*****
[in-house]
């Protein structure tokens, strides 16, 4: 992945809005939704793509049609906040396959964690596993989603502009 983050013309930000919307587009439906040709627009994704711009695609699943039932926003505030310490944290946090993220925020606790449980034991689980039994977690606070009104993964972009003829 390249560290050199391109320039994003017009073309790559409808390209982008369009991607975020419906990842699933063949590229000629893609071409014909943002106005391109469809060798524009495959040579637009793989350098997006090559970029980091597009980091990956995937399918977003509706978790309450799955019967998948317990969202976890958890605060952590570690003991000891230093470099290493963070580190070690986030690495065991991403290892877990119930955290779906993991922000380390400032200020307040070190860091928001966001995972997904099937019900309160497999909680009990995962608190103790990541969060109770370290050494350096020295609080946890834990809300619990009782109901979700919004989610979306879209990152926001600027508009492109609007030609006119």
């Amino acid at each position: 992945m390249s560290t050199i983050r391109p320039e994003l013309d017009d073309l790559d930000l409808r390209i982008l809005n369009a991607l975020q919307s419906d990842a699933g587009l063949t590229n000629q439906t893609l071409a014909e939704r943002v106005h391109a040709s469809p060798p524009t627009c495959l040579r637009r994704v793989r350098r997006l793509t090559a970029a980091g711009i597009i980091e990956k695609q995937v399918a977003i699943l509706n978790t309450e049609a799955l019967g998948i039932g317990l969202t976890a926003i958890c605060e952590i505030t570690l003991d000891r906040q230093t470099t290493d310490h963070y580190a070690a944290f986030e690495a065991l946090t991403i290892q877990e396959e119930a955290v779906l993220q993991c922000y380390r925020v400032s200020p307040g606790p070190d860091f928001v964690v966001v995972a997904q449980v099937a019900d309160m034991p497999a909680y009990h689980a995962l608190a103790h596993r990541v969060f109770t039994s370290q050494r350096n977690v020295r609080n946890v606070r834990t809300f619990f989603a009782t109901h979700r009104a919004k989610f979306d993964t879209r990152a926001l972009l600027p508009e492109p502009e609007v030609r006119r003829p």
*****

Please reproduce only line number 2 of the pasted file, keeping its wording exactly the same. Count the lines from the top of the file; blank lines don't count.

């Protein structure tokens, strides 16, 4: 992945809005939704793509049609906040396959964690596993989603502009 983050013309930000919307587009439906040709627009994704711009695609699943039932926003505030310490944290946090993220925020606790449980034991689980039994977690606070009104993964972009003829 390249560290050199391109320039994003017009073309790559409808390209982008369009991607975020419906990842699933063949590229000629893609071409014909943002106005391109469809060798524009495959040579637009793989350098997006090559970029980091597009980091990956995937399918977003509706978790309450799955019967998948317990969202976890958890605060952590570690003991000891230093470099290493963070580190070690986030690495065991991403290892877990119930955290779906993991922000380390400032200020307040070190860091928001966001995972997904099937019900309160497999909680009990995962608190103790990541969060109770370290050494350096020295609080946890834990809300619990009782109901979700919004989610979306879209990152926001600027508009492109609007030609006119």